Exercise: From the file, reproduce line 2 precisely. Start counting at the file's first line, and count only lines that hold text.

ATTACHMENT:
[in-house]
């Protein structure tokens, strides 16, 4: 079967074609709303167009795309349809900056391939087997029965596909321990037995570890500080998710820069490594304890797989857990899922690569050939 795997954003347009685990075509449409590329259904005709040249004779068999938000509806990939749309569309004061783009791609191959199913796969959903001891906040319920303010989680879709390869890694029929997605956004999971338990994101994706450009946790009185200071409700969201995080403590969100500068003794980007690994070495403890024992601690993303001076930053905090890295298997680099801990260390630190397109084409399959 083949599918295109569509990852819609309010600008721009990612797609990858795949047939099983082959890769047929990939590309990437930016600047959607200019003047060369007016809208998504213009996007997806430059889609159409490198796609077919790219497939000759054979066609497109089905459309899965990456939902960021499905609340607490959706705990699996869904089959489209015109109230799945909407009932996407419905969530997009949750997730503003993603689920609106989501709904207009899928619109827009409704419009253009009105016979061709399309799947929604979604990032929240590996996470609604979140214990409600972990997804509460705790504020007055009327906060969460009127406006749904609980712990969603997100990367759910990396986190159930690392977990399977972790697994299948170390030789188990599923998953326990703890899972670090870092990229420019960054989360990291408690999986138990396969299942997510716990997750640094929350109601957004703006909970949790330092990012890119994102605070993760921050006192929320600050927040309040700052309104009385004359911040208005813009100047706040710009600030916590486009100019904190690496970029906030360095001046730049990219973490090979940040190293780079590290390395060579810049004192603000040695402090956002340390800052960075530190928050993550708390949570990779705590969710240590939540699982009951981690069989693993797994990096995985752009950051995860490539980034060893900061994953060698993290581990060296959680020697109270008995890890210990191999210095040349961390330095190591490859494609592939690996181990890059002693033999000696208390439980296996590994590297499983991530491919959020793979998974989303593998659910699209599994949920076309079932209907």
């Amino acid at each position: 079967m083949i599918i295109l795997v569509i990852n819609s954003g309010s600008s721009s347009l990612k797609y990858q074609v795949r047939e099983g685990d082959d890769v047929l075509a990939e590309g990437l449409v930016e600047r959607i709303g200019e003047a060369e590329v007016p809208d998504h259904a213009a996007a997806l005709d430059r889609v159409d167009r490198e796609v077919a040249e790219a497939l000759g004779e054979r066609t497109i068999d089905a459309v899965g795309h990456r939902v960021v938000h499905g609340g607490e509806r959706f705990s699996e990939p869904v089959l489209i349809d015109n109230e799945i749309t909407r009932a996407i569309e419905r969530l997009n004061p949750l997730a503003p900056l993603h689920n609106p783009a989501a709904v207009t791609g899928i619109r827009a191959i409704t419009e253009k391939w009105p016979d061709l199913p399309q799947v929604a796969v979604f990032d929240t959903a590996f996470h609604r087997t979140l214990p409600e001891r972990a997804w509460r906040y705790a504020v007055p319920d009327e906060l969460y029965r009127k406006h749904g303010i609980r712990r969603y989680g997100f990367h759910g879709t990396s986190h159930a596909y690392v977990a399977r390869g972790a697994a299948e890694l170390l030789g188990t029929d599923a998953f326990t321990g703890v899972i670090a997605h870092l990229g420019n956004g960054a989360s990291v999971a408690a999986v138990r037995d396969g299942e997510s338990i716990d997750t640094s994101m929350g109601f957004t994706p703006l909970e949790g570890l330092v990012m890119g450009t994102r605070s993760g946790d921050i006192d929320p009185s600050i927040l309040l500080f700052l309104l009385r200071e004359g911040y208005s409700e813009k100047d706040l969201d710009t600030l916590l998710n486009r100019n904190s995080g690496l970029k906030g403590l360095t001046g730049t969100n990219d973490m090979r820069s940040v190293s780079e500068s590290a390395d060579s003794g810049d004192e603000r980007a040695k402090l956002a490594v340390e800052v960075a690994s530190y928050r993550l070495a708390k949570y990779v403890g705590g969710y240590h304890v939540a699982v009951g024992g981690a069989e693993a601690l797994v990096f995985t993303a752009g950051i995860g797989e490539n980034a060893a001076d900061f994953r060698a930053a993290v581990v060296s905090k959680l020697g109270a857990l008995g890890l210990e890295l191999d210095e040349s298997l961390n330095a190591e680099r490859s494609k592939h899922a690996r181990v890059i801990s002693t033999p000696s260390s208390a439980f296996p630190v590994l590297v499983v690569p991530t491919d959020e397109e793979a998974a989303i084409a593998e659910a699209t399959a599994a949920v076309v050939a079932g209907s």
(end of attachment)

């Protein structure tokens, strides 16, 4: 079967074609709303167009795309349809900056391939087997029965596909321990037995570890500080998710820069490594304890797989857990899922690569050939 795997954003347009685990075509449409590329259904005709040249004779068999938000509806990939749309569309004061783009791609191959199913796969959903001891906040319920303010989680879709390869890694029929997605956004999971338990994101994706450009946790009185200071409700969201995080403590969100500068003794980007690994070495403890024992601690993303001076930053905090890295298997680099801990260390630190397109084409399959 083949599918295109569509990852819609309010600008721009990612797609990858795949047939099983082959890769047929990939590309990437930016600047959607200019003047060369007016809208998504213009996007997806430059889609159409490198796609077919790219497939000759054979066609497109089905459309899965990456939902960021499905609340607490959706705990699996869904089959489209015109109230799945909407009932996407419905969530997009949750997730503003993603689920609106989501709904207009899928619109827009409704419009253009009105016979061709399309799947929604979604990032929240590996996470609604979140214990409600972990997804509460705790504020007055009327906060969460009127406006749904609980712990969603997100990367759910990396986190159930690392977990399977972790697994299948170390030789188990599923998953326990703890899972670090870092990229420019960054989360990291408690999986138990396969299942997510716990997750640094929350109601957004703006909970949790330092990012890119994102605070993760921050006192929320600050927040309040700052309104009385004359911040208005813009100047706040710009600030916590486009100019904190690496970029906030360095001046730049990219973490090979940040190293780079590290390395060579810049004192603000040695402090956002340390800052960075530190928050993550708390949570990779705590969710240590939540699982009951981690069989693993797994990096995985752009950051995860490539980034060893900061994953060698993290581990060296959680020697109270008995890890210990191999210095040349961390330095190591490859494609592939690996181990890059002693033999000696208390439980296996590994590297499983991530491919959020793979998974989303593998659910699209599994949920076309079932209907």